So what can you do to increase your return donors?

It isn’t easy to retain donors, but it is possible! Here are some tips to help you have a successful holiday giving season:

  • Use your database. If you have a donor database, use it. Donors who give during the year may not be as likely to give during the holidays because of their financial situation or other circumstances, so make sure you reach out to these donors by email and social media. A really great report to look for is Last Year But Not This Year (LYBNT). This report will give you a list of lapsed donors that have previously engaged with your organization, but may have missed your last event or campaign.
  • Build relationships with new friends before asking for money. You can do this by mailing or emailing a newsletter, reaching out to them to find out more about them and their interests, or inviting them to a social event as a guest of your.
  • Don’t forget about your old friends. Some people never stop giving even when they move away from their hometowns or change jobs, so don’t forget about them either! Make sure you follow up with them every once in awhile through emails or social media posts reminding them of your cause and asking if there’s anything new going on in their lives (hint: this can lead into asking for another donation). A great way to do this might be organizing a Thank-A-Thon with volunteers to call and thank the previous years donors, wish them a happy new year, and let them know about any event plans you have for the new year.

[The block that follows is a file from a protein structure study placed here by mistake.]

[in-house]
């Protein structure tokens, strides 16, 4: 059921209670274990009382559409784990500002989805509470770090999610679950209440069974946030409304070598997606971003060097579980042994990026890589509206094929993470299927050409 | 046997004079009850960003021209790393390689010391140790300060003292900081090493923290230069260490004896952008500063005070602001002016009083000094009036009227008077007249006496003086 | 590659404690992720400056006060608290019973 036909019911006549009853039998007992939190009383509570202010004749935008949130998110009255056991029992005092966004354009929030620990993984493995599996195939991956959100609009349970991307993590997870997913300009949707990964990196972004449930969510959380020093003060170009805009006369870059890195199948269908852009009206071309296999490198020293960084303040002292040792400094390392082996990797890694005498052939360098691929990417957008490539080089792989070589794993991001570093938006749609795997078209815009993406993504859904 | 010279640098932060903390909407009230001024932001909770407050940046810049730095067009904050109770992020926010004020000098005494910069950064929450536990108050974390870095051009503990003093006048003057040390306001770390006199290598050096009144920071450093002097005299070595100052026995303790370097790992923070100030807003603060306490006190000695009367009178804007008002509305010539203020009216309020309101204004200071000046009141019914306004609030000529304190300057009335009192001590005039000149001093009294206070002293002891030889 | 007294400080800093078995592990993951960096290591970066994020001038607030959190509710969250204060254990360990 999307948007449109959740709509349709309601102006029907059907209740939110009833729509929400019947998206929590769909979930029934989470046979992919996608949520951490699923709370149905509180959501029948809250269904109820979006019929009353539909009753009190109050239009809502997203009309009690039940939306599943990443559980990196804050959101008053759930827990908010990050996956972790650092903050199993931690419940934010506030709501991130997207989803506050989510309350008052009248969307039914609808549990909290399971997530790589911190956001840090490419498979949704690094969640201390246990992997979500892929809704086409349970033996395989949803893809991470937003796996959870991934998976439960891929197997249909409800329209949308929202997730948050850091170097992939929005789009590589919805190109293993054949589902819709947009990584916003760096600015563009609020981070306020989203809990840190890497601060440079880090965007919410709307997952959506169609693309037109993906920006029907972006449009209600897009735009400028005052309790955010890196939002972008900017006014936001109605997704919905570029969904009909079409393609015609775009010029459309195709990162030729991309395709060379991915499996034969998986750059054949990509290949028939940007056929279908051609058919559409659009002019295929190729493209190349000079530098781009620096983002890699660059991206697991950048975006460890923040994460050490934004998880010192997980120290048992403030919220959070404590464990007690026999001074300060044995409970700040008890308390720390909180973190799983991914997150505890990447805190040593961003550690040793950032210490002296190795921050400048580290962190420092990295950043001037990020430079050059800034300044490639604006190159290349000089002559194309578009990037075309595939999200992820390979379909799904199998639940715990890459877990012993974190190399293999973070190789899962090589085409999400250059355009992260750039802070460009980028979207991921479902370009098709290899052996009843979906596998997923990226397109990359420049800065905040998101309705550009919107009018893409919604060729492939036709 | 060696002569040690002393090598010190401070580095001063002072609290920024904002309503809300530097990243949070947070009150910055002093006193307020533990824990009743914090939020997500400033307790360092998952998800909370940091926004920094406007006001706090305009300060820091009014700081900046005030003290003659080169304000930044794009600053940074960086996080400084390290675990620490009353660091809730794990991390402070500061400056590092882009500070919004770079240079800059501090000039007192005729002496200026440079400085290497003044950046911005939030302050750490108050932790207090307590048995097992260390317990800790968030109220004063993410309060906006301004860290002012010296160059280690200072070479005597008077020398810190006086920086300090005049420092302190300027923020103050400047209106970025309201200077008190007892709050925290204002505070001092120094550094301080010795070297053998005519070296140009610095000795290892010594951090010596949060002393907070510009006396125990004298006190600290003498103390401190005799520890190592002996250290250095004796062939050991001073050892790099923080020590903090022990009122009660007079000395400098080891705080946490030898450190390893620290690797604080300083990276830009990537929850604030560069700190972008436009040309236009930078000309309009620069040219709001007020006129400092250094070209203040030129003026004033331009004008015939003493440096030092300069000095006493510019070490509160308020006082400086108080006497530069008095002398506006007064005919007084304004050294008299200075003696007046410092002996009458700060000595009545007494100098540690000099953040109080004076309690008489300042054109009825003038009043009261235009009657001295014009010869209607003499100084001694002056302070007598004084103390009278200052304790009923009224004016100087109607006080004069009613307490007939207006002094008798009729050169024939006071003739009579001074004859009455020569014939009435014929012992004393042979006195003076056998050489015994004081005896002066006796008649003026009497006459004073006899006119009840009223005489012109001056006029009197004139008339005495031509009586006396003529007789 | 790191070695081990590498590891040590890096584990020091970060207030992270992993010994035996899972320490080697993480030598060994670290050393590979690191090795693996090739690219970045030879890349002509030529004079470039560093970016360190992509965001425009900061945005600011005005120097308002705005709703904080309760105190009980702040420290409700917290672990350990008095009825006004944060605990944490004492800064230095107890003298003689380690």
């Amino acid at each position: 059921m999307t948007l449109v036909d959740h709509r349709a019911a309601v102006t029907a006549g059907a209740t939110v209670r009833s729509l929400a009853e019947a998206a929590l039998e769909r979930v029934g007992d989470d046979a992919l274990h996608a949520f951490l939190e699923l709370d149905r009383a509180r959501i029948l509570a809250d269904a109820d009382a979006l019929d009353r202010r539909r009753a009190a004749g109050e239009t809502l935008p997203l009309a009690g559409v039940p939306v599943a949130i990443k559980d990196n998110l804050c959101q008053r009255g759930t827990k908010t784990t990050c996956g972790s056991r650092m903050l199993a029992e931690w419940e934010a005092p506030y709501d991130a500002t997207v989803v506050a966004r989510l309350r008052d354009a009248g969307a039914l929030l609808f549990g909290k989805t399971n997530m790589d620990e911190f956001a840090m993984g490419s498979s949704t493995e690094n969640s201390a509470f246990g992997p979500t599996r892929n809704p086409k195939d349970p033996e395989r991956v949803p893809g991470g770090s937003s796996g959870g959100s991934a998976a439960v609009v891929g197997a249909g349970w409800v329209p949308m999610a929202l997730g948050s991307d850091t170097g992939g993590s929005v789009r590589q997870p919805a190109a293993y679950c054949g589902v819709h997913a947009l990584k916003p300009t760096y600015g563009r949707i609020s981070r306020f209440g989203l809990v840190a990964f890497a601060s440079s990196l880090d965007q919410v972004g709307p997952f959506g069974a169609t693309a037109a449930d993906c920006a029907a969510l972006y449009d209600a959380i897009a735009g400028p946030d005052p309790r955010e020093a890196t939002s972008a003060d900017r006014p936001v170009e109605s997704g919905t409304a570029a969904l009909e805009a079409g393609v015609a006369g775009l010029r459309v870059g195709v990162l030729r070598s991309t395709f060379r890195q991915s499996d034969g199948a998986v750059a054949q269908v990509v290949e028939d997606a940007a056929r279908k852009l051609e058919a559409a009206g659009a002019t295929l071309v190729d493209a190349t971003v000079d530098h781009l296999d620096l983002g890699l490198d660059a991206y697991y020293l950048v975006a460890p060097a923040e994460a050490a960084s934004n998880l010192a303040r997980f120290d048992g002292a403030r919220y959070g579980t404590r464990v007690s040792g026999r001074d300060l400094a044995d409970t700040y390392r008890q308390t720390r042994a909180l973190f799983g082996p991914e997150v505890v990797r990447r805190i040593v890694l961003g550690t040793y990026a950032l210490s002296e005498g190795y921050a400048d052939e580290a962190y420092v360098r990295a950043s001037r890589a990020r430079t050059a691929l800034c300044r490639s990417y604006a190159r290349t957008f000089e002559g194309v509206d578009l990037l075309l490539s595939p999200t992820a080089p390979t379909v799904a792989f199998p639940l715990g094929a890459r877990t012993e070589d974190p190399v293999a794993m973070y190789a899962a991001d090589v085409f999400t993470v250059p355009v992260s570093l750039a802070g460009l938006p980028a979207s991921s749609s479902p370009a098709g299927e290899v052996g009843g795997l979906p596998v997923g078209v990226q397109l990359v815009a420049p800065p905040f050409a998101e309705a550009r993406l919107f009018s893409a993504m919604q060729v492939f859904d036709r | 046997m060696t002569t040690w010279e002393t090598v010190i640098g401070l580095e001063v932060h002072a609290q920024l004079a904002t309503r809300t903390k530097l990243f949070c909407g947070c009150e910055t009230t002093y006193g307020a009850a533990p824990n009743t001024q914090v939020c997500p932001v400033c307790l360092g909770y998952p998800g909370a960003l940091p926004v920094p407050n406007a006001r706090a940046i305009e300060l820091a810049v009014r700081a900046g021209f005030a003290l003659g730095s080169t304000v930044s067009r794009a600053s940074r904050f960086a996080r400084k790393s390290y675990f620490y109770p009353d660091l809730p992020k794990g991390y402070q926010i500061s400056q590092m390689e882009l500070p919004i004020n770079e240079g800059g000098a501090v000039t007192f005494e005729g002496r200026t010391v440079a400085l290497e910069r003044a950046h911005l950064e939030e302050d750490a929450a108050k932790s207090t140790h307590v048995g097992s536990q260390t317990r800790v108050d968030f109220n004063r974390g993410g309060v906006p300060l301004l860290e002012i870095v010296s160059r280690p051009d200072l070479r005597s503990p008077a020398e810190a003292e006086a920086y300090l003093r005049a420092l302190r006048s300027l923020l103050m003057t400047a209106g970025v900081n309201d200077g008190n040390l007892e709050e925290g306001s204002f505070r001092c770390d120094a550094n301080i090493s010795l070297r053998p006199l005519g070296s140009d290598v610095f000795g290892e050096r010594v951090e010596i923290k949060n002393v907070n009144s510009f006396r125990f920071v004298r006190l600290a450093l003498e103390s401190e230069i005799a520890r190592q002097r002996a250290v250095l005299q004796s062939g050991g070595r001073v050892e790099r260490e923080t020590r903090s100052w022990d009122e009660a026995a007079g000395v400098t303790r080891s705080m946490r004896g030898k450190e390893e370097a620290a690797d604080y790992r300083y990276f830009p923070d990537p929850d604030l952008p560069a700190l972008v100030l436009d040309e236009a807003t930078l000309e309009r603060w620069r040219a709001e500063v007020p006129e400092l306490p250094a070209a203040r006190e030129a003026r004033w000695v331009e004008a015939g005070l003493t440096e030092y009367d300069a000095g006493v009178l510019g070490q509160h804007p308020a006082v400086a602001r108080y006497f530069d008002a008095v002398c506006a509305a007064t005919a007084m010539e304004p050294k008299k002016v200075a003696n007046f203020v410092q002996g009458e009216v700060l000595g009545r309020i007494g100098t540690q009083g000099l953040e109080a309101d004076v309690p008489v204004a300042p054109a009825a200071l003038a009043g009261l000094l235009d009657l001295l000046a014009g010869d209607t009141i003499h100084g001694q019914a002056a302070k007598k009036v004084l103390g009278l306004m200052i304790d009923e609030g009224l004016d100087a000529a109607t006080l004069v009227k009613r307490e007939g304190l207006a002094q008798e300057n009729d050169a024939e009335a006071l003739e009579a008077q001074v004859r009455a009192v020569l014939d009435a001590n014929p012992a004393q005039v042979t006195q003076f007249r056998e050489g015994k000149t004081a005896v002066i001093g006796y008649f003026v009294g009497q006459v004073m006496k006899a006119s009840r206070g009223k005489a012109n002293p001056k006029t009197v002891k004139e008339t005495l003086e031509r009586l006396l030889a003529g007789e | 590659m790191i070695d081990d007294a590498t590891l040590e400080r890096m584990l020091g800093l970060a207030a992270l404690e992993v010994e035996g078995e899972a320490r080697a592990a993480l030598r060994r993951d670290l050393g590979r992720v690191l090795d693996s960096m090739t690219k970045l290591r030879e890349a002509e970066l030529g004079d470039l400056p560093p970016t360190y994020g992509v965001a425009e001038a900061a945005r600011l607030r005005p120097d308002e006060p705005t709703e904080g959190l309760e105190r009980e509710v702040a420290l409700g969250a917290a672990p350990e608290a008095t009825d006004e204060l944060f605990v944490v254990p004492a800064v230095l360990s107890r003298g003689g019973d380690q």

TIP:How do you Calculate Donor Retention Rate?

To calculate your donor retention rate divide the number of donors from this year divided by last year, and then multiply by one hundred.

Reviewing your status and performance

The end of the year is always a time for reflection. But when you’re reviewing your status and performance, keep in mind that it’s not all doom and gloom.

Yes, results are important but so is the cause behind them. You can’t help but notice the negative headlines  this year. If anything, they should make us more determined than ever before because we know firsthand how vital nonprofits are in our communities—and we want yours to continue thriving!